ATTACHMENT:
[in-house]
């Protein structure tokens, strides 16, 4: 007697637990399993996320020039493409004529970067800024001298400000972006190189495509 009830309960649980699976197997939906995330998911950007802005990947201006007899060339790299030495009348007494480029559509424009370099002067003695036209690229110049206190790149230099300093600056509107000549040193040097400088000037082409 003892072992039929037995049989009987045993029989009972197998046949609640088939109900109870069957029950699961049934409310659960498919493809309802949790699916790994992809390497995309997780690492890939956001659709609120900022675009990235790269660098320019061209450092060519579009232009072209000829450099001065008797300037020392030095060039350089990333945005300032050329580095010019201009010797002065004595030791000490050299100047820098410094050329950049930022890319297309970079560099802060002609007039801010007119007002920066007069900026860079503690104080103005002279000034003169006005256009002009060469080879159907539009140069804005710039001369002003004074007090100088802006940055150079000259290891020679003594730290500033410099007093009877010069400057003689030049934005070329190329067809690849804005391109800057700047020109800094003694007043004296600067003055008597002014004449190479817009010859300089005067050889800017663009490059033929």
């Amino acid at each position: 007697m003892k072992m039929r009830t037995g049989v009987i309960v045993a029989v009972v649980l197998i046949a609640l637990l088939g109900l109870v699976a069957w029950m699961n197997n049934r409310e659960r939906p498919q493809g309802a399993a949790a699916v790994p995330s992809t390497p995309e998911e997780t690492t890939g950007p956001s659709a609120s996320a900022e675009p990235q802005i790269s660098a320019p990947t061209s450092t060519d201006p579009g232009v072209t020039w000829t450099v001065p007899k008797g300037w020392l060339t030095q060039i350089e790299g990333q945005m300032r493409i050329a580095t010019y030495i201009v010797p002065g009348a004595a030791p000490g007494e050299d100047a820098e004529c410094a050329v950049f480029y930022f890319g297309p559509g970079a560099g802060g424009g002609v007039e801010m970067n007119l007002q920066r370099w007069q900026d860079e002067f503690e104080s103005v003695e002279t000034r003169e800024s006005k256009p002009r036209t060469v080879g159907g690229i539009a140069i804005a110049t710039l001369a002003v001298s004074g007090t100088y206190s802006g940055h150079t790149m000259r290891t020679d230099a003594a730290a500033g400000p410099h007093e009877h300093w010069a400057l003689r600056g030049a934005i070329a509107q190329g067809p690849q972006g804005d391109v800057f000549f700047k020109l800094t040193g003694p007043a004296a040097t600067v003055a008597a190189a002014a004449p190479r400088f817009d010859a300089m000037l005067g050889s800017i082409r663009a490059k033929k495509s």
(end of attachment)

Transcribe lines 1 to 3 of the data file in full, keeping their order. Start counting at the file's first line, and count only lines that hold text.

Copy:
[in-house]
């Protein structure tokens, strides 16, 4: 007697637990399993996320020039493409004529970067800024001298400000972006190189495509 009830309960649980699976197997939906995330998911950007802005990947201006007899060339790299030495009348007494480029559509424009370099002067003695036209690229110049206190790149230099300093600056509107000549040193040097400088000037082409 003892072992039929037995049989009987045993029989009972197998046949609640088939109900109870069957029950699961049934409310659960498919493809309802949790699916790994992809390497995309997780690492890939956001659709609120900022675009990235790269660098320019061209450092060519579009232009072209000829450099001065008797300037020392030095060039350089990333945005300032050329580095010019201009010797002065004595030791000490050299100047820098410094050329950049930022890319297309970079560099802060002609007039801010007119007002920066007069900026860079503690104080103005002279000034003169006005256009002009060469080879159907539009140069804005710039001369002003004074007090100088802006940055150079000259290891020679003594730290500033410099007093009877010069400057003689030049934005070329190329067809690849804005391109800057700047020109800094003694007043004296600067003055008597002014004449190479817009010859300089005067050889800017663009490059033929």
């Amino acid at each position: 007697m003892k072992m039929r009830t037995g049989v009987i309960v045993a029989v009972v649980l197998i046949a609640l637990l088939g109900l109870v699976a069957w029950m699961n197997n049934r409310e659960r939906p498919q493809g309802a399993a949790a699916v790994p995330s992809t390497p995309e998911e997780t690492t890939g950007p956001s659709a609120s996320a900022e675009p990235q802005i790269s660098a320019p990947t061209s450092t060519d201006p579009g232009v072209t020039w000829t450099v001065p007899k008797g300037w020392l060339t030095q060039i350089e790299g990333q945005m300032r493409i050329a580095t010019y030495i201009v010797p002065g009348a004595a030791p000490g007494e050299d100047a820098e004529c410094a050329v950049f480029y930022f890319g297309p559509g970079a560099g802060g424009g002609v007039e801010m970067n007119l007002q920066r370099w007069q900026d860079e002067f503690e104080s103005v003695e002279t000034r003169e800024s006005k256009p002009r036209t060469v080879g159907g690229i539009a140069i804005a110049t710039l001369a002003v001298s004074g007090t100088y206190s802006g940055h150079t790149m000259r290891t020679d230099a003594a730290a500033g400000p410099h007093e009877h300093w010069a400057l003689r600056g030049a934005i070329a509107q190329g067809p690849q972006g804005d391109v800057f000549f700047k020109l800094t040193g003694p007043a004296a040097t600067v003055a008597a190189a002014a004449p190479r400088f817009d010859a300089m000037l005067g050889s800017i082409r663009a490059k033929k495509s």